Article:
What You Need to Know About Triple E — Eastern Equine Encephalitis (EEE)

Medical | Heather Marshall, PhD| October 02, 2019

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If you live in New England or Michigan, chances are you’re hearing a lot about Eastern Equine Encephalitis (EEE). Here’s what physicians need to know.

Eastern Equine Encephalitis (EEE, colloquially known as “Triple E”) is a viral infection transmitted by mosquitoes. Triple E is a severe and potentially fatal disease; in cases where EEE doesn’t kill, survivors often have disabling neurologic problems. Typically, there are only a handful of cases of EEE each year, primarily restricted to the Atlantic and Gulf Coast states and Great Lakes region of the United States but cases have been reported elsewhere.

Triple E starts as a flu-like illness about a week after the infecting mosquito bite. Early symptoms are general and include fever, chills, malaise, and myalgia. Abrupt encephalitis with severe headache and disorientation can follow, and seizures and coma are possible thereafter. There is no treatment, and infection is fatal in about one-third of patients.

Preliminary diagnosis is often established in patients with a combination of clinical features, findings on brain imaging, areas of residence or travel, and local epidemiology. While laboratory diagnosis can be confirmed by detection of EEE virus-specific antibodies in cerebrospinal fluid, some patients test negative, so it’s not a useful test to rule out EEE. In fatal cases, nucleic acid amplification, histopathology, and/or virus culture of autopsy tissue can establish diagnosis post-mortem.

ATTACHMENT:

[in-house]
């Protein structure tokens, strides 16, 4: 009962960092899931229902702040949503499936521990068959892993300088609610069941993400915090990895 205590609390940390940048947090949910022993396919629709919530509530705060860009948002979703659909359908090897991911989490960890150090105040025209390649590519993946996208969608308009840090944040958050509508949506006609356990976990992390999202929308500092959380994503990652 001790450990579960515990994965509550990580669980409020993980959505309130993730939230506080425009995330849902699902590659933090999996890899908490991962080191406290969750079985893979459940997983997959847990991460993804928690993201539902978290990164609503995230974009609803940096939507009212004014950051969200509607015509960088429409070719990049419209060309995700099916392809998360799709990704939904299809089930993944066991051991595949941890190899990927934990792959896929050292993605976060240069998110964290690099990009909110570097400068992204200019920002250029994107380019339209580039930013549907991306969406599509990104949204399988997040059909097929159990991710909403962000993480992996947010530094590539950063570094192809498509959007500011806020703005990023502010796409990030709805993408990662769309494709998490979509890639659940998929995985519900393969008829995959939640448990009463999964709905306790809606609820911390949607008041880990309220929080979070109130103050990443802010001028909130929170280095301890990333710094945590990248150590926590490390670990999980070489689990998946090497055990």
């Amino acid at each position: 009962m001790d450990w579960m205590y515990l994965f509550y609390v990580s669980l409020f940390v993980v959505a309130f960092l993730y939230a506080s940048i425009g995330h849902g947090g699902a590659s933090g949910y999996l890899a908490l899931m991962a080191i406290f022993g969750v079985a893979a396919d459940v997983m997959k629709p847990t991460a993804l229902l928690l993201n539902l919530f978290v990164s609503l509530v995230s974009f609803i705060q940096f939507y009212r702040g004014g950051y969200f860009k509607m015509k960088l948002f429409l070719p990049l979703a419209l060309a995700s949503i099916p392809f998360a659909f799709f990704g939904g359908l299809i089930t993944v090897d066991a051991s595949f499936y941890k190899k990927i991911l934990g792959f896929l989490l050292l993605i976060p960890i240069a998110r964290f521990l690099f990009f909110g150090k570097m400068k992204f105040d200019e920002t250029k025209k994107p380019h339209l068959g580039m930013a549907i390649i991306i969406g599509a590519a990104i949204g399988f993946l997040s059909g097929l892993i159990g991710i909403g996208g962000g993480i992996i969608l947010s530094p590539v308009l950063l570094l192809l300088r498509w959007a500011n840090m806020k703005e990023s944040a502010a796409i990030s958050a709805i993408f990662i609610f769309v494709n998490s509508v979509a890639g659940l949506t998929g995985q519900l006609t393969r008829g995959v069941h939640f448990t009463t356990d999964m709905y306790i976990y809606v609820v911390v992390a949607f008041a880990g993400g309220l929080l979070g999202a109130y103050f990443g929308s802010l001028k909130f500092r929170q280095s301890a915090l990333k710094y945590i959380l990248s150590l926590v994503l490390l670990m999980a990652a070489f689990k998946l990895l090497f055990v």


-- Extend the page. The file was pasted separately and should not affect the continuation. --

Preventing mosquito bites is the most effective way to reduce the chance of EEE infection.

People who reside in or travel to areas where EEE is present — particularly those who engage in outdoor work or recreational activities — are at risk of infection in summer and early fall. Currently, a total of 29 cases have been reported in Massachusetts (twelve), Michigan (nine), Rhode Island (three), New Jersey (three), and Connecticut (two), and eight patients have died.

Tracking EEE also includes testing mosquitoes and animals. Like humans, horses and occasionally other animals can become infected. Mosquito sampling allows public health officials to appropriately warn their communities and initiate mosquito control efforts such as targeted insecticide ground spraying and over-night aerial spraying. 

Interestingly, a vaccine has been developed, but it is poorly immunogenic and is only used for at-risk laboratory personnel. Preventing mosquito bites is the most effective way to reduce the chance of EEE infection. Recommendations from the CDC include:

  • Using Environmental Protection Agency (EPA)-approved insect repellents on skin and clothing
  • Wearing long-sleeved shirts and long pants while outdoors
  • Limiting time outdoors at dawn, dusk, and early evening
  • Taking steps to control mosquitos at home by
    • Using intact screens on windows and doors
    • Eliminating mosquito breeding sites (standing water)

While Triple E is all over the news in our area (EBSCO is located along the picturesque Ipswich River in Ipswich, Massachusetts), it’s important to remember that it is a rare disease. Mosquito avoidance is the best defense, and as the weather cools and the leaves start changing color, we are reminded that the first frost — that is, the end of the mosquito season — is on its way.

Eastern Equine Encephalitis topic in DynaMed

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Heather Marshall, PhD
Senior Medical Writer and Digital Media Specialist, DynaMed

Written by Heather D. Marshall, PhD, Senior Medical Writer and Digital Media Specialist at DynaMed. Edited by Vito Iacoviello, MD, Deputy Editor for Infectious Disease, Rheumatology, and Immunology at DynaMed. 

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